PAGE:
Elsewhere in emerging Europe

A selection of articles about emerging Europe published elsewhere this week, all of which are well worth your time.

We start with the Guardian, which claims that a new wave of dissidents in the east can turn back Europe’s populist tide. It’s easy to dismiss Hungary and Poland as hotbeds of authoritarianism – but there is democratic resistance, says Natalie Nougayrede. Full story here.

After Croatia announced plans to rent out 15 former Yugoslav workers’ resorts, Bosnia and Serbia have said they will take action to protect their property rights in the country. Full story here.

Kosovo failed in its bid to join Interpol in a vote held during the international law enforcement organisation’s annual general assembly in Dubai, dealing a blow to the country’s efforts to boost recognition of its statehood. Serbia has hailed the vote as a victory. Full story here.

‘Fake’ referees from Latvia and Romania have admitted their role in fixing a number of football matches played during pre-season tournaments in Cyprus. Full story here.

Polish Formula 1 driver Robert Kubica will return to the sport next year as a driver for Williams, completing one of the most amazing comeback stories in sporting history. Seven years ago Kubica almost died in a crash that left his arm partially amputated and cut short his promising career. Full story here.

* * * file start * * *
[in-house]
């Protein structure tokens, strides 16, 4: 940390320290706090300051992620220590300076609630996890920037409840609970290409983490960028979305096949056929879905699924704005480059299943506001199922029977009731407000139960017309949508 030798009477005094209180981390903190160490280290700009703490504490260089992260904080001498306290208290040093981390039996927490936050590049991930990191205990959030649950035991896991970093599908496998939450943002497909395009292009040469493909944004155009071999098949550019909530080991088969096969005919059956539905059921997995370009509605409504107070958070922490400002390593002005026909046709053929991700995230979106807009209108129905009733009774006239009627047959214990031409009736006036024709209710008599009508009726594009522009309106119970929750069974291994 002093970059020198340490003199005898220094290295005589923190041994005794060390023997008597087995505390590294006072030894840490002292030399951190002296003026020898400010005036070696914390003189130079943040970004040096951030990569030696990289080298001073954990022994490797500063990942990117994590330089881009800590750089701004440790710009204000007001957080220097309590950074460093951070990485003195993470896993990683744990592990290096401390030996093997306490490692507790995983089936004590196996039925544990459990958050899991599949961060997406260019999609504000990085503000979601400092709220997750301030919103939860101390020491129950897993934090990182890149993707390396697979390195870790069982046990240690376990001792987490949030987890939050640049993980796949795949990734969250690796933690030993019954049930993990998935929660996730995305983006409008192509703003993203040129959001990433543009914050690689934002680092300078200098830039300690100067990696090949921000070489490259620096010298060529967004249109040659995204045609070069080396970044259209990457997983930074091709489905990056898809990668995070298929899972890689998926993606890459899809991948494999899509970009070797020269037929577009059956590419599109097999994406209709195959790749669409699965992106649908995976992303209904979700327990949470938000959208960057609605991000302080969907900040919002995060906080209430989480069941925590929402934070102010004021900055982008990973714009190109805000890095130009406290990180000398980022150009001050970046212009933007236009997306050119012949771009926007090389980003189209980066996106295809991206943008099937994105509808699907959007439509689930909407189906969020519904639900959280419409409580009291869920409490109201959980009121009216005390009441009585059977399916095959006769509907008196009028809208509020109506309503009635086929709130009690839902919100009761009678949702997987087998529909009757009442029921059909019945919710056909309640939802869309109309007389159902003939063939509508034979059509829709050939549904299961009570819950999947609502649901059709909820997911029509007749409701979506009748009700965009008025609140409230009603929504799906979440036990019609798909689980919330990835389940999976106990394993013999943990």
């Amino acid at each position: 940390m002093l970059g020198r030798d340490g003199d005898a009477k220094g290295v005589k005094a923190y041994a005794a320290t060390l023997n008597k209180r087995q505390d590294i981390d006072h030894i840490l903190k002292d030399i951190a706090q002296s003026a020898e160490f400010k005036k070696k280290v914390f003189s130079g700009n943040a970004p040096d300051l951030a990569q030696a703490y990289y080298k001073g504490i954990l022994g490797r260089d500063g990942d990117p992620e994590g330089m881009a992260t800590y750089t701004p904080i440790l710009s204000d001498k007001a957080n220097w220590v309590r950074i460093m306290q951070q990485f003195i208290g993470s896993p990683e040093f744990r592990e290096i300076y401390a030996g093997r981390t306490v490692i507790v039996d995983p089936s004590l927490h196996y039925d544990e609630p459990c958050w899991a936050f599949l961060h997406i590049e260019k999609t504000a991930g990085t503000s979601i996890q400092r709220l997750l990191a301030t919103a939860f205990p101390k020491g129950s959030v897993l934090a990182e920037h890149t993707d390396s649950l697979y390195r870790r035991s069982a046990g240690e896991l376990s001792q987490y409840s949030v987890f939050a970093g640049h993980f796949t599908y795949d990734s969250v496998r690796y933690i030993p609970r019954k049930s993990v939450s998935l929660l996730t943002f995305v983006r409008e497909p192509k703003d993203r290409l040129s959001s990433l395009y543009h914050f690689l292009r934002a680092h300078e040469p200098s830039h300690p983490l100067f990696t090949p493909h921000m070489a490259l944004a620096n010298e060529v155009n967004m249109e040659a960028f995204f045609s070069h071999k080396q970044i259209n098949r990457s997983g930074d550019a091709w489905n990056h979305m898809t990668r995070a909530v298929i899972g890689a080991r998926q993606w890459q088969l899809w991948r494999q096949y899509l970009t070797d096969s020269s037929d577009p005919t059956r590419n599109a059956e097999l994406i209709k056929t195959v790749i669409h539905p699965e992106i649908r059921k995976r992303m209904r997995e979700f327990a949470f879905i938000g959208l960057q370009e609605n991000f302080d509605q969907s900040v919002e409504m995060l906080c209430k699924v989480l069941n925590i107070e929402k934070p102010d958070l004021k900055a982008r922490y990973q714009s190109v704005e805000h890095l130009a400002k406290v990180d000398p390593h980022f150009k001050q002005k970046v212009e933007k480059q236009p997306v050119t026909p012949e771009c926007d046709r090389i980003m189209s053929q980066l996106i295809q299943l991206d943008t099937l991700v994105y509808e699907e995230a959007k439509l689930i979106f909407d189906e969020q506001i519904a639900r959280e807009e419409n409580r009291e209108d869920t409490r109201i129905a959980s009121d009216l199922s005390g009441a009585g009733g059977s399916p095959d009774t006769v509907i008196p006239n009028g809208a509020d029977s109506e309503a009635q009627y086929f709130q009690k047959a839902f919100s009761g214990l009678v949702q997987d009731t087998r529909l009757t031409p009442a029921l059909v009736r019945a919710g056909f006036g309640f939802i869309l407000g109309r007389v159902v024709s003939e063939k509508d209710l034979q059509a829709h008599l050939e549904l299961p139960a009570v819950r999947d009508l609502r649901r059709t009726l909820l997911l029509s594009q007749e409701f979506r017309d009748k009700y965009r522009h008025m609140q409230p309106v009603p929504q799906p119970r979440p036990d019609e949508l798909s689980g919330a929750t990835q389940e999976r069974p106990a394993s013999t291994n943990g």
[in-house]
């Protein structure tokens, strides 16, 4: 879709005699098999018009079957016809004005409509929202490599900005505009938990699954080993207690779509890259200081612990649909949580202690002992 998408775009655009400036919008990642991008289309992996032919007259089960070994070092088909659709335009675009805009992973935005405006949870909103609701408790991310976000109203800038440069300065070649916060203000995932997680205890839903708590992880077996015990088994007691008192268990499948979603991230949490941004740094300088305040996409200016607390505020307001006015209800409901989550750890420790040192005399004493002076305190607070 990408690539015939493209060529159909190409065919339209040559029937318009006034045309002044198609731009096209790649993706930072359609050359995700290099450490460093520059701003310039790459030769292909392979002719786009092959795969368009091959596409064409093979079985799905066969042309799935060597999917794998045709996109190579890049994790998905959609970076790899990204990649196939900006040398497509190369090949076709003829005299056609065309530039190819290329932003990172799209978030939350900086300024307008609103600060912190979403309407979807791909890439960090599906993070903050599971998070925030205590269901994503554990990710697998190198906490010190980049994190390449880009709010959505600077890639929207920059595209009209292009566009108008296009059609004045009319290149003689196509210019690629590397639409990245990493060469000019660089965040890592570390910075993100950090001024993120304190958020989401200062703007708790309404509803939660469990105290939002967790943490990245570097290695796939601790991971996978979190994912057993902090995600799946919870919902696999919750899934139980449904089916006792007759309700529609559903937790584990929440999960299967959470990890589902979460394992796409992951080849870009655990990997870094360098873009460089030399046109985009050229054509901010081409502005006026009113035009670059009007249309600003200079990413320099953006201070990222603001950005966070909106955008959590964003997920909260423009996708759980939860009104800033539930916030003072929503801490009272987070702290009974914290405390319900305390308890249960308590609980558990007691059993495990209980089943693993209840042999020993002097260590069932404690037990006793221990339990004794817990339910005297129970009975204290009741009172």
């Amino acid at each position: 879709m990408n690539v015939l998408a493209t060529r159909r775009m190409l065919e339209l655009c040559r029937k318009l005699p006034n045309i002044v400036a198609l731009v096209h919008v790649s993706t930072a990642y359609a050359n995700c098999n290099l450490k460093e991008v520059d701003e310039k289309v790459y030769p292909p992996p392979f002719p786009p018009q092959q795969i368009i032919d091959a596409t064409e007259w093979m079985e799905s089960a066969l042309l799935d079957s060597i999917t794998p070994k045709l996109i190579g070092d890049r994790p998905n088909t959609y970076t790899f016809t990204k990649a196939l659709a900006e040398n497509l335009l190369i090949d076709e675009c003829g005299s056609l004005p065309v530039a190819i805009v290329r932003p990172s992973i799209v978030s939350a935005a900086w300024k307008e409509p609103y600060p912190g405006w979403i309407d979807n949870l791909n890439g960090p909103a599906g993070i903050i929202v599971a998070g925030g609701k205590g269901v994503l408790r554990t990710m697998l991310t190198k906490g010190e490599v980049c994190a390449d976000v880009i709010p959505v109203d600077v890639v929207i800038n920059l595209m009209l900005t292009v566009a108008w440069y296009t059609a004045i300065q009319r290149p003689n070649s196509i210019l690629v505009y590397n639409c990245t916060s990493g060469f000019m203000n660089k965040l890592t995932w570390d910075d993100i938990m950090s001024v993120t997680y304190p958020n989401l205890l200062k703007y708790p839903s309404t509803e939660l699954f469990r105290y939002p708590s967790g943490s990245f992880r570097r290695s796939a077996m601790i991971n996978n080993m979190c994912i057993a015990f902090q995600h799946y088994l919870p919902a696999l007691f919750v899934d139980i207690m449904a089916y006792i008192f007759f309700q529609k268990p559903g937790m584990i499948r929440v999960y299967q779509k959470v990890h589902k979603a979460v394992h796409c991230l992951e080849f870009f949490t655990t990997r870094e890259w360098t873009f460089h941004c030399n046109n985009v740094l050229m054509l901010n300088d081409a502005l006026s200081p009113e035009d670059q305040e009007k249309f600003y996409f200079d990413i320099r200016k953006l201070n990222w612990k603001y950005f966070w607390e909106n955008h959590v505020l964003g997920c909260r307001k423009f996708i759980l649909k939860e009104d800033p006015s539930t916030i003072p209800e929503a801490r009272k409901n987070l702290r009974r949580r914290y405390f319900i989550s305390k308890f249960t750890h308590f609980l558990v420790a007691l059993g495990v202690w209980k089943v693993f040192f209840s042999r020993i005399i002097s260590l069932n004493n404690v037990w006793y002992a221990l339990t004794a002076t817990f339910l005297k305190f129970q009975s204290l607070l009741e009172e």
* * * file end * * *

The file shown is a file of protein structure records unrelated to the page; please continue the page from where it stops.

More than three years after Europe’s biggest influx of migrants and refugees since the second world war, tensions between EU member states over how to handle irregular immigration from outside the bloc – mainly from the Middle East and Africa – remain high. Hungary’s leader, Viktor Orbán, is leading a call among some states for a “strong border” to stop an “invasion”. Full story here.

The Economist reports that imperial borders still shape politics in Poland and Romania. Support for political parties in the two countries today closely tracks the frontiers of the old Habsburg Empire. Full story here.

Finally, a painting by Pablo Picasso stolen six years ago from the Kunsthal Museum in Rotterdam has not been found in Romania, despite initial media reports to the contrary. The Dutch writer Mira Feticu, who wrote a novel based on the robbery, thought she had found the Picasso painting after she was sent an anonymous letter with instructions telling her where it was hidden. The tip-off led her to a forest in the east of Romania where she dug up an artwork wrapped in plastic. After handing it in to the Romanian authorities, it was quickly found to be a fake. Full story here.